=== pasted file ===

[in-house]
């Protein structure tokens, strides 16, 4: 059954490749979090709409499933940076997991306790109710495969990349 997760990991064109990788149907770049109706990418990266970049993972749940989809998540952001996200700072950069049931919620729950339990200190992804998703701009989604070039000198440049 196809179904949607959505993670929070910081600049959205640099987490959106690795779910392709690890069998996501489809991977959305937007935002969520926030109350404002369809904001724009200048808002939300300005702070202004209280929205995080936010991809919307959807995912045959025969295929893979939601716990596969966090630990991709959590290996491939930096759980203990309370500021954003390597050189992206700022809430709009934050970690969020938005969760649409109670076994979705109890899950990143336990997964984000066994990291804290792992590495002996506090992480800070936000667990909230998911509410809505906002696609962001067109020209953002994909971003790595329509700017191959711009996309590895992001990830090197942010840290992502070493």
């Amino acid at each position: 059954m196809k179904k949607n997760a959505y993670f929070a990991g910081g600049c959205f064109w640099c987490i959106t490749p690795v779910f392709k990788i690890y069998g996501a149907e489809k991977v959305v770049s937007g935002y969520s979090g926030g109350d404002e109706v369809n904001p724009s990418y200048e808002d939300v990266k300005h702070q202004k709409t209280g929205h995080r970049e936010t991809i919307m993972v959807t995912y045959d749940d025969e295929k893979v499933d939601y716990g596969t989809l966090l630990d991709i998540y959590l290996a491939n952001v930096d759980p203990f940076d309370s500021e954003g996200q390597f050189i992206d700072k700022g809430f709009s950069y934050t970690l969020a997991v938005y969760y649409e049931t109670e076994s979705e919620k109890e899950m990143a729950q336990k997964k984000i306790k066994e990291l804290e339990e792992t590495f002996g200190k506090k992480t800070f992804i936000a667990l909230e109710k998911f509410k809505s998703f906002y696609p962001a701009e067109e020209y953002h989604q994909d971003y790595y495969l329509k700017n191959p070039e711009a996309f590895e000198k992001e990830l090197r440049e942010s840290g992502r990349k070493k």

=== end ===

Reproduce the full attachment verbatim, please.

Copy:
[in-house]
């Protein structure tokens, strides 16, 4: 059954490749979090709409499933940076997991306790109710495969990349 997760990991064109990788149907770049109706990418990266970049993972749940989809998540952001996200700072950069049931919620729950339990200190992804998703701009989604070039000198440049 196809179904949607959505993670929070910081600049959205640099987490959106690795779910392709690890069998996501489809991977959305937007935002969520926030109350404002369809904001724009200048808002939300300005702070202004209280929205995080936010991809919307959807995912045959025969295929893979939601716990596969966090630990991709959590290996491939930096759980203990309370500021954003390597050189992206700022809430709009934050970690969020938005969760649409109670076994979705109890899950990143336990997964984000066994990291804290792992590495002996506090992480800070936000667990909230998911509410809505906002696609962001067109020209953002994909971003790595329509700017191959711009996309590895992001990830090197942010840290992502070493």
């Amino acid at each position: 059954m196809k179904k949607n997760a959505y993670f929070a990991g910081g600049c959205f064109w640099c987490i959106t490749p690795v779910f392709k990788i690890y069998g996501a149907e489809k991977v959305v770049s937007g935002y969520s979090g926030g109350d404002e109706v369809n904001p724009s990418y200048e808002d939300v990266k300005h702070q202004k709409t209280g929205h995080r970049e936010t991809i919307m993972v959807t995912y045959d749940d025969e295929k893979v499933d939601y716990g596969t989809l966090l630990d991709i998540y959590l290996a491939n952001v930096d759980p203990f940076d309370s500021e954003g996200q390597f050189i992206d700072k700022g809430f709009s950069y934050t970690l969020a997991v938005y969760y649409e049931t109670e076994s979705e919620k109890e899950m990143a729950q336990k997964k984000i306790k066994e990291l804290e339990e792992t590495f002996g200190k506090k992480t800070f992804i936000a667990l909230e109710k998911f509410k809505s998703f906002y696609p962001a701009e067109e020209y953002h989604q994909d971003y790595y495969l329509k700017n191959p070039e711009a996309f590895e000198k992001e990830l090197r440049e942010s840290g992502r990349k070493k």